6) Lord Tedric
This starts exactly where "Tedric" left off.† Tedric's new religion gets off to a good start.† The central concept is the king in Tedric's country decides it's time to invade and annex a neighboring country.† The king plans it, and we find Tedric isn't much of a strategist.† But he does help lead his army in the war.
7) Subspace Survivors
Starships traveling via hyperspace sometimes vanish and are never heard from again.† Our male heroes and their love interests are on a ship that suffers some disaster, but thanks to our hero's psi powers, the good guys and a few bad guys make it to the lifeboats.† After a while, they are able to go back into the starship, but it will only travel at slow-than-light speeds.† The bad guys plot to take over the ship, kill the good guys and keep the good gals.† And the starship has to find some safe way to dissipate some peculiar energy of an unfamiliar type that is infusing the ship.
8) The Imperial Stars
Acrobats as super-spies.† An attempted meeting with a contact results in an ambush by bad guys, in such a way it seems the bad guys must have inside information.† Our hero spies serve a monarchy - regardless of how the current monarch came to power by murdering the previous monarch.† Their case has to do with a conflict between contenders to the throne related to a previous palace coup.
On the whole, I'd say the stories reminded me of old time radio shows in some ways.† They reflect the sensibilities of people in the 1920's to 1950's.† There's something about the way characters spoke in old radio shows - more representational of a "part" in the drama or as a stereotype of an emotional tone.† Perhaps, what I'm trying to say is it can feel "staged".† I guess there's also a feeling of writing to a "formula" - there has to be a good guy and a bad guy, there has to be a romantic interest, and so on.† But that's not to say that one story seems like the others with a few changes.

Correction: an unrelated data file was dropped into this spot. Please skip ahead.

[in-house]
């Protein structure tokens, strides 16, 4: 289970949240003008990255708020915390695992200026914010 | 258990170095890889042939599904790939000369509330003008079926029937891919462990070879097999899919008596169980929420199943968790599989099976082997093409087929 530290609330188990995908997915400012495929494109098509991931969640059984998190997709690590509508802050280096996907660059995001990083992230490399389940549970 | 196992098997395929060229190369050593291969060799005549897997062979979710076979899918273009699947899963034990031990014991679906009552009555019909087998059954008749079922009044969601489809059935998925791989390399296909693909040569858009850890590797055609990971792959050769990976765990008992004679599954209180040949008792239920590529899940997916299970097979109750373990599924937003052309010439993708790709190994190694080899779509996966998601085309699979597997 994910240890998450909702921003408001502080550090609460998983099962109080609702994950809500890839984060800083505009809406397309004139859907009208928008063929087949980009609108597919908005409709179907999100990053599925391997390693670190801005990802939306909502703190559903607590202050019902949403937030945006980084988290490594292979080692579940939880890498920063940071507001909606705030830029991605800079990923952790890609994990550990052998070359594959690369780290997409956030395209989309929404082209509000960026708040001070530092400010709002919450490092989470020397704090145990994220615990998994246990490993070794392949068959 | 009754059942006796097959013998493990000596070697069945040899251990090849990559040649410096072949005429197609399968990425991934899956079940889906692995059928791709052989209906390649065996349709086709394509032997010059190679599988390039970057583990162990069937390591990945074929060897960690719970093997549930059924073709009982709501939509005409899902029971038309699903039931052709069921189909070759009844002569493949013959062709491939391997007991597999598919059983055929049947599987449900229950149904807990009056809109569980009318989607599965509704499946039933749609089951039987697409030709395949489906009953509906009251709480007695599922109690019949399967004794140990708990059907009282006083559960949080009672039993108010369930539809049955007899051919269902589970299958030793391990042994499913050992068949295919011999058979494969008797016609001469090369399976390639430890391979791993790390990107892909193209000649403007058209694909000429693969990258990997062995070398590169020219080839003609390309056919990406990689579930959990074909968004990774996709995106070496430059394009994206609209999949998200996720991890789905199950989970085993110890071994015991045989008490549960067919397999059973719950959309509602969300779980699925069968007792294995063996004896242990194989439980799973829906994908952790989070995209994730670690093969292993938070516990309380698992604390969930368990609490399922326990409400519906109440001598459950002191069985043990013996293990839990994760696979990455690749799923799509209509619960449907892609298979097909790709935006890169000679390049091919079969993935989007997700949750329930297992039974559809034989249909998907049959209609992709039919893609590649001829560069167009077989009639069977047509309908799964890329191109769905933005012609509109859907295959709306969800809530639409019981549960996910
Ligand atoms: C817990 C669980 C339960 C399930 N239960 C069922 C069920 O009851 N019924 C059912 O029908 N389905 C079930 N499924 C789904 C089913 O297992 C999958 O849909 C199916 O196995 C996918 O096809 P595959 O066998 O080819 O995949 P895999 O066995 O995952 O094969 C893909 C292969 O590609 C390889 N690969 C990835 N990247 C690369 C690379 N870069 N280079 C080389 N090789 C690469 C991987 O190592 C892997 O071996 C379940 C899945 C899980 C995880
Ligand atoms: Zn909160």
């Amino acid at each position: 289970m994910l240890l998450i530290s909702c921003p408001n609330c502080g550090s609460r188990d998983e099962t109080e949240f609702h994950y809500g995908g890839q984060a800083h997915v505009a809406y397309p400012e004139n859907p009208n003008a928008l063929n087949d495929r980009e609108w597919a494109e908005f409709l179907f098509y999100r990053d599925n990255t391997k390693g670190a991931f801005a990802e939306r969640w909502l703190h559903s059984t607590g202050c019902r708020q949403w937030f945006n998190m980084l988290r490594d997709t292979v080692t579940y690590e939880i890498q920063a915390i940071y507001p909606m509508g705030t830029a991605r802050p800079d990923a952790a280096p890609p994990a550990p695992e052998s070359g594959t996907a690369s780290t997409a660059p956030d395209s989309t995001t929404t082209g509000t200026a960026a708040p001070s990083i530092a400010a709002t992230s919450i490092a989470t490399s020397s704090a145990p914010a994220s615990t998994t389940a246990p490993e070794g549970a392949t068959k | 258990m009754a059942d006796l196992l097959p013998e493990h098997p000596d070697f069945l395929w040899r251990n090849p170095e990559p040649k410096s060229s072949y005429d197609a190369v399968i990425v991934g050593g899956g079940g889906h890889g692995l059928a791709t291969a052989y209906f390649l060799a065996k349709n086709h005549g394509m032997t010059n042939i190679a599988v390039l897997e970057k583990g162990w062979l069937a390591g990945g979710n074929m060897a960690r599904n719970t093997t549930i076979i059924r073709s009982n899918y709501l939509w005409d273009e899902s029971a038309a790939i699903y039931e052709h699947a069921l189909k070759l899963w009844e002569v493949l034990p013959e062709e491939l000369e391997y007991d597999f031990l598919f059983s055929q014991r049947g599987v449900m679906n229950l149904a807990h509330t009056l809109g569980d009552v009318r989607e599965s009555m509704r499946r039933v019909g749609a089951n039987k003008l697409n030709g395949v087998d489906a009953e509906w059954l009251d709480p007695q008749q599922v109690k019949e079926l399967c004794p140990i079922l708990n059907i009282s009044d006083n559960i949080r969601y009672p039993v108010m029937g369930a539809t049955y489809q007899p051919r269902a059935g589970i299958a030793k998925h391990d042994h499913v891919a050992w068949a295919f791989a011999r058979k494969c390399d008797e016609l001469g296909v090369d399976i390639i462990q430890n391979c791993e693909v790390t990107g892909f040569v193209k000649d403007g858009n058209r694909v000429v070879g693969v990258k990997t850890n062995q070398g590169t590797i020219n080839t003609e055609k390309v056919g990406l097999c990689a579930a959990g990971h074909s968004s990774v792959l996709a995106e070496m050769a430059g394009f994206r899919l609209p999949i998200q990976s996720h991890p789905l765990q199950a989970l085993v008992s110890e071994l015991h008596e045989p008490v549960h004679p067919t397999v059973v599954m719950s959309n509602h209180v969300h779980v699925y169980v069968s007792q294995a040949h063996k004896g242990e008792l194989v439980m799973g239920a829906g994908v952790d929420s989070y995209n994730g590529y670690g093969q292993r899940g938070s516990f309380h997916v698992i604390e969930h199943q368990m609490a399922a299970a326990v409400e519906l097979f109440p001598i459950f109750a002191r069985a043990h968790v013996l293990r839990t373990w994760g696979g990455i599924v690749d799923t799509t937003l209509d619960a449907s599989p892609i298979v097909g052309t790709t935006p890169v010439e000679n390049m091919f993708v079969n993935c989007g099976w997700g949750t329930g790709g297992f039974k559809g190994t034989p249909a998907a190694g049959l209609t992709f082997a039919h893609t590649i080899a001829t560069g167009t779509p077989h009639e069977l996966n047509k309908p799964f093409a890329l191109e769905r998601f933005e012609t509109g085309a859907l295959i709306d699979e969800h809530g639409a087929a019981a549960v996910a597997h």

These stories are more oriented to adventure with an emphasis on man vs. man.† Although "The Imperial Stars" has an element of solving a mystery, it isn't unraveled in the way that makes it satisfying as a mystery.† Some of what I read does have a man vs. man theme, but (generally) I'd rather have man vs. universe or exploring the universe or "what if" or new perspectives or puzzle solving (both engineering solutions and mysteries).† This collection doesn't suggest Smith will offer me my preferred story types, and he doesn't seem to offer artistry to compensate for that.
Some readers like Smithís traditional clean-cut good guy, with no ambiguity to the goodness of the good guy or the badness of the bad guy, and that the theme is good guys beat bad guys.† If that is more down your alley, you might find Smith more to your taste.